As you try to determine which plan to choose, it's important to note how discretionary income is calculated. For the IBR and PAYE plans, it's the difference between your annual income and 150% of the poverty guideline for your family size and state of residence.

For the ICR plan, your discretionary income is the difference between your annual income and 100% of the poverty guideline figure.

Pros and Cons of Income-Driven Repayment Plans

Getting on an income-driven repayment plan can provide relief for struggling federal student loan borrowers, but it's not always the best option in the long run. Here are some advantages and disadvantages to consider before you apply.


  • It provides immediate relief. If you're experiencing financial hardship now, an income-driven repayment plan can provide an immediate reduction of your monthly payment and relieve some of the pressure on your budget.
  • It can help you avoid default. Student loan default can have a significant negative impact on your credit history and financial wellness. By decreasing your monthly payments, you can avoid missed payments and default.
  • It can eventually result in forgiveness. Depending on your future income, you may be able to keep a low payment and get forgiveness once you've reached the end of your repayment term.


  • You need to recertify every year. Each year, you're required to recertify your income and family size. If your income grows or you forget to recertify, your monthly payment may increase, depending on which plan you're on.
  • You'll pay more interest. With lower monthly payments, less of what you pay goes toward paying down the principal balance of your loans, which means more interest over time. In some cases, an income-driven payment plan may not even be enough to cover the accrued interest, which can cause your student loan balance to grow over time instead of shrink.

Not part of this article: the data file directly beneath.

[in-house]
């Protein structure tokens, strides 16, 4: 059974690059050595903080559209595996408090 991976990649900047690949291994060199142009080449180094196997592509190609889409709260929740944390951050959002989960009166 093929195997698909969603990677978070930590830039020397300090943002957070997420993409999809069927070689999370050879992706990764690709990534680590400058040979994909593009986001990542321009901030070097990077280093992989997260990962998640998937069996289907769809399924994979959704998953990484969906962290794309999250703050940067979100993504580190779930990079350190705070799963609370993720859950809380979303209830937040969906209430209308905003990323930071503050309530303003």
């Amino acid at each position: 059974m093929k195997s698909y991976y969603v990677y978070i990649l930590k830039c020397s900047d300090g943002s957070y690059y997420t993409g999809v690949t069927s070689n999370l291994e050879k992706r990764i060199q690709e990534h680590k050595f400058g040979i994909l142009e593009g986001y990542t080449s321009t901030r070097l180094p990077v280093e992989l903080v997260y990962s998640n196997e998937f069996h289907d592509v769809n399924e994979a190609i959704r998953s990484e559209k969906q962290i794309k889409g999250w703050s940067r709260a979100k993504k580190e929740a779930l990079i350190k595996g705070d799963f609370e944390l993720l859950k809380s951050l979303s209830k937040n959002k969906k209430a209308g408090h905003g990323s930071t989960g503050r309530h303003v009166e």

• You may not qualify for the plan you want. Depending on which type of loans you have and your financial situation, you may not be able to get on the income-driven plan you want.

How to Apply for Income-Driven Repayment

Whether you're planning to apply for an income-driven repayment plan or you're just thinking about it, here's how to go through the process:

  1. Before you apply, the Department of Education recommends that you contact your loan servicer and explain your situation to get some advice on whether income-driven repayment is right for you and which plan to choose.
  2. Visit the Federal Student Aid website to apply online or download the paper application form.
  3. Provide your name, Social Security number, address and contact information.
  4. Choose a plan or request that your loan servicer put you on the plan that gives you the lowest monthly payment.
  5. Share information about your family size, marital status and, if applicable, information about your spouse.
  6. Provide income information and include documentation, which may include a pay stub, a tax return or a tax transcript.
  7. Finish answering the remaining questions and sign the application, then submit it directly to your loan servicer.

Note that if you have multiple federal loan servicers, you'll need to submit a separate application to each one. And remember, you'll need to resubmit this application every year—your loan servicer will send you a reminder when it's time—to avoid potential issues.

Continue Making On-Time Payments to Build Your Credit Score

Whether or not you choose to get on an income-driven repayment plan, it's important to make your student loan payments on time every month. If you're late by 30 days or more, the late payment may get reported to the credit reporting agencies, which could damage your credit score.

As you make payments on your student loans and take other steps to build your credit, use Experian's free credit monitoring service to track your progress and address potential problems as they arise.